Keywords: lacunary interpolation, quartic splines, interpolation, piecewise polynomial
American Journal of Applied Mathematics and Statistics, 2013 1 (6),
pp 117120.
DOI: 10.12691/ajams162
Received July 21, 2013; Revised September 07, 2013; Accepted November 24, 2013
Copyright © 2013 Science and Education Publishing. All Rights Reserved.
1. Introduction
During the last century, splines theory has received considerable attention. Lacunary interpolation was initiated in 1957 ^{[1]}. Several researchers have studied the use of splines to solve such interpolation problems ^{[2, 3, 4, 5]}. All of these methods are global and require the solution of a large system of equations. The most appropriate method solving lacunary interpolation problems using piecewise polynomials with certain continuity properties.
Spline functions are a good tool for the numerical approximation of functions on the one hand and they also suggest new, challenging and rewarding problems on the other. Piecewise linear functions, as well as step functions, have been an important theoretical and practical tools for approximation of such functions. Lacunary interpolation by spline appears whenever observation gives scattered or irregular information about a function and it's derivatives. Also, the data in the problem of lacunary interpolation are values of the functions and of it's derivatives but without hermite condition in which consecutive derivatives are used at each nodes.
2. Construction
Let S(x) ε S^{(5)}_{n,6} denote the class of sixtic splines S(x) on [0,1] such that
• S(x) ε C^{5} [0, 1]
• S(x) is a polynomial of degree six on each subinterval
 (1) 
It can be verified that if P(x) is a sixtic on [0, 1] then:
Where:
 (2) 
For later references we have:
and
and
and
Further, a sixtic P(x) on [1, 2] can be written as:
Where:
 (3) 
It is easy to verify that a sixtic Q(x) on [0, 1] can be expressed in the following form:
 (4) 
Where:
 (5) 
for later references we have
Also a sixtic Q(x) on [1, 2] can be written as:
 (6) 
Where:
 (7) 
3. The Approximation of the Spline Functions
Descriptions of the method: Let (S_{n}, C^{5}) be the class of spline functions with respect to the set of knots x_{i}. The spline functions will denoted by S_{i}(x), where i = 0, 1,..., n. We shall prove the following:
Theorem 1 (Existence and Uniqueness)
For every odd integer n and for every set of 5n+9/2 real numbers
there exists a unique S(x) ε S^{(5)}_{n,6} such that:
Let fεC^{5}[0,1] and n an odd integer. then the unique sixtic spline S_{n}(x) satisfying conditions of Theorem 3.1, with f_{v} = f(v/n), v = 0,1,…,n;
 (8) 
we have:
Proof of Theorem 1
For a given S(x) ε S^{(5)}_{n,6} set h = n^{1}, M_{v} = S^{(5)} (vh+), v = 0,1,…..,n1, Nv = S^{(5)} (vh), v = 0,1,….,n. Since, S^{(5)} is linear in each internal (vh, (v+1)h), it is completely determined by the (2n) constants . Also, if S(x) satisfies the requirements of Theorem 1 that for 2vh ≤ x ≤ (2v+1)h, v = 0,1,…, n1/2 , it must have the following form:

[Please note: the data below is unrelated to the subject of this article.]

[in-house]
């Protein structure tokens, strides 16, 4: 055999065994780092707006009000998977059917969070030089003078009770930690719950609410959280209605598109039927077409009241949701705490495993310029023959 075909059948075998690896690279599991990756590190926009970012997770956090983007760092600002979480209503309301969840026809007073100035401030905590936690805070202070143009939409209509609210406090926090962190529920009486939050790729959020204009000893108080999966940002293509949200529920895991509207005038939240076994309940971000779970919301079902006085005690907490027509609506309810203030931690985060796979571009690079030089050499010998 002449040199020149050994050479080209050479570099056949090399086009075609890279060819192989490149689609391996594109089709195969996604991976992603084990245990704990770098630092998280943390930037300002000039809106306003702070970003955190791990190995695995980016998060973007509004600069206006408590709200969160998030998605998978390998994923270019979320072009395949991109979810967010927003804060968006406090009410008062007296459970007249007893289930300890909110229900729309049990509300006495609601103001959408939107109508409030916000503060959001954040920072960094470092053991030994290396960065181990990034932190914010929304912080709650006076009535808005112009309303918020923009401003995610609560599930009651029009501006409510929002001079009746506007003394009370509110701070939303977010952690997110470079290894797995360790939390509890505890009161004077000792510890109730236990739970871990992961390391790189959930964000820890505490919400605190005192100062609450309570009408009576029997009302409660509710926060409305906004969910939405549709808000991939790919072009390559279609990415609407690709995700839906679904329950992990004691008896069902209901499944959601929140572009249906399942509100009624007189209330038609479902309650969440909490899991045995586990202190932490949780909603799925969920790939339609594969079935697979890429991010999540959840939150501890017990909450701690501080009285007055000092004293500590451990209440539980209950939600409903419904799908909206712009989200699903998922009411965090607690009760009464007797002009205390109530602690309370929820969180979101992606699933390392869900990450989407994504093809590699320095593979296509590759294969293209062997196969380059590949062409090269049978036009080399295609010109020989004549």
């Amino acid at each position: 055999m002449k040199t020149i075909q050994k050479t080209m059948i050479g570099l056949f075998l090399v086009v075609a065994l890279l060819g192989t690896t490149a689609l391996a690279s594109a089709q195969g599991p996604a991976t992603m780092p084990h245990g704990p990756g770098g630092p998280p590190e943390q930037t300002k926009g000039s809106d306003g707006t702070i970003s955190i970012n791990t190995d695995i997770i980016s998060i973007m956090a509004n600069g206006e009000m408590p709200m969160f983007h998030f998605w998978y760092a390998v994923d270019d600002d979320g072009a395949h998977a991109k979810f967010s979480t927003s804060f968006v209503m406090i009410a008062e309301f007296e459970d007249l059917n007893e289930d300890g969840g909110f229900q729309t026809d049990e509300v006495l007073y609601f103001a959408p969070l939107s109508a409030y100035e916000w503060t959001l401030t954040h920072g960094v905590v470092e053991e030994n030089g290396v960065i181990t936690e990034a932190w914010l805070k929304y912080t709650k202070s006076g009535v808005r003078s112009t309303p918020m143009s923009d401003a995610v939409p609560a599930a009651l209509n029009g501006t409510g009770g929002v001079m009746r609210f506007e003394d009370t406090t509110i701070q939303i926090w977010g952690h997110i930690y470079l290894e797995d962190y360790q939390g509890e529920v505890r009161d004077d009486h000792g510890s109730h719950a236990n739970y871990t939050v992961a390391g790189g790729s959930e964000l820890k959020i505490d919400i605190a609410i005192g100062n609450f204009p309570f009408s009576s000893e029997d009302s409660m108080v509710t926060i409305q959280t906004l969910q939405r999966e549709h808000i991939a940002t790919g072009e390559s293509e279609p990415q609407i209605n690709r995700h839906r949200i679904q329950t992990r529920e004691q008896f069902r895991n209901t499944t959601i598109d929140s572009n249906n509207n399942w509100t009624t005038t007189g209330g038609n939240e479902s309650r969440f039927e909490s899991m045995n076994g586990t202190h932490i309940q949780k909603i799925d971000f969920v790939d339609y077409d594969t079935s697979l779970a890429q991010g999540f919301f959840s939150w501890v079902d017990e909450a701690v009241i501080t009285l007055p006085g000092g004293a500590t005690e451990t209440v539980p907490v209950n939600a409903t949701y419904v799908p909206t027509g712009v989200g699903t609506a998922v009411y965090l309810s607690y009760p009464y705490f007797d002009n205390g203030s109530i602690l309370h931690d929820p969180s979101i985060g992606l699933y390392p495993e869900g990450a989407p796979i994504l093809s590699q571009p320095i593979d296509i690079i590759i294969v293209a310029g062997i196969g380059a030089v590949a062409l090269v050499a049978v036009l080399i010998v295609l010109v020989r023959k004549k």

(9) 
and for (2v+1)h ≤ x ≤ (2v+2)h , v=0,1,…., n3/2, S(x) has the form:
 (10) 
We shall show that it is possible to determine the (2n) parameters , such that the function S(x) given by Eq. 9 and 10 will also satisfy (5) in Theorem 1 and S' (x), S"(x) and S^{(4)} will be continuous on [0,1]. S(x) is continuous because of the interpolating condition Eq. 8 in Theorem 1, S'(x) and S^{(4)}(x) are continuous on [0,1] except at the points (2vh) and (2v+1)h, respectively, v = 0, 1,… , n1/2.
From Eq. 10 we see that Eq. 8 in Theorem 1 is equivalent to:
 (11) 
 (12) 
Simple calculations show that S"((2v+2)h) = S"((2v+2)h+) and S^{(5)}((2v+2)h+) are equivalent to:
 (13) 
 (14) 
Similarly and are equivalent to:
 (15) 
 (16) 
Thus, the theorem will be established if we show that the system of linear Eq. 1216 has a unique solution. This end will be achieved by showing that the homogeneous system corresponding to Eq. 1216 has only zero solution.
The following is the homogeneous system of equations for v= 0,1,…, n3/2:
 (17) 
 (18) 
 (19) 
 (20) 
 (21) 
 (22) 
Form Eq. 19 and 20 we have for v = 0, 1,…, n3/2:
and
 (23) 
Putting the values and M_{n1} = 13/7 N_{n} from Eq. 19 in 20 we have:
 (24) 
Also, from Eq. 14 and 20 we have:
 (25) 
and M_{0} = N_{1} from Eq. 21.
Using Eq. 19 we obtain 17M_{n3}+5N_{n2} and using Eq. 21 with 25 and 24 we have M_{n3} = N_{n2} = M_{n2} = N_{n1} = 0. Also obtain the system:
By the same manner we get M_{0} = M_{1} = … = M_{n1} = 0 and N_{1}=N_{2}= N_{3} = … = N_{n} = 0, to solution of the homogeneous system for n = 4p and n = 4p+2.
References
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 In article  

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 In article  

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 In article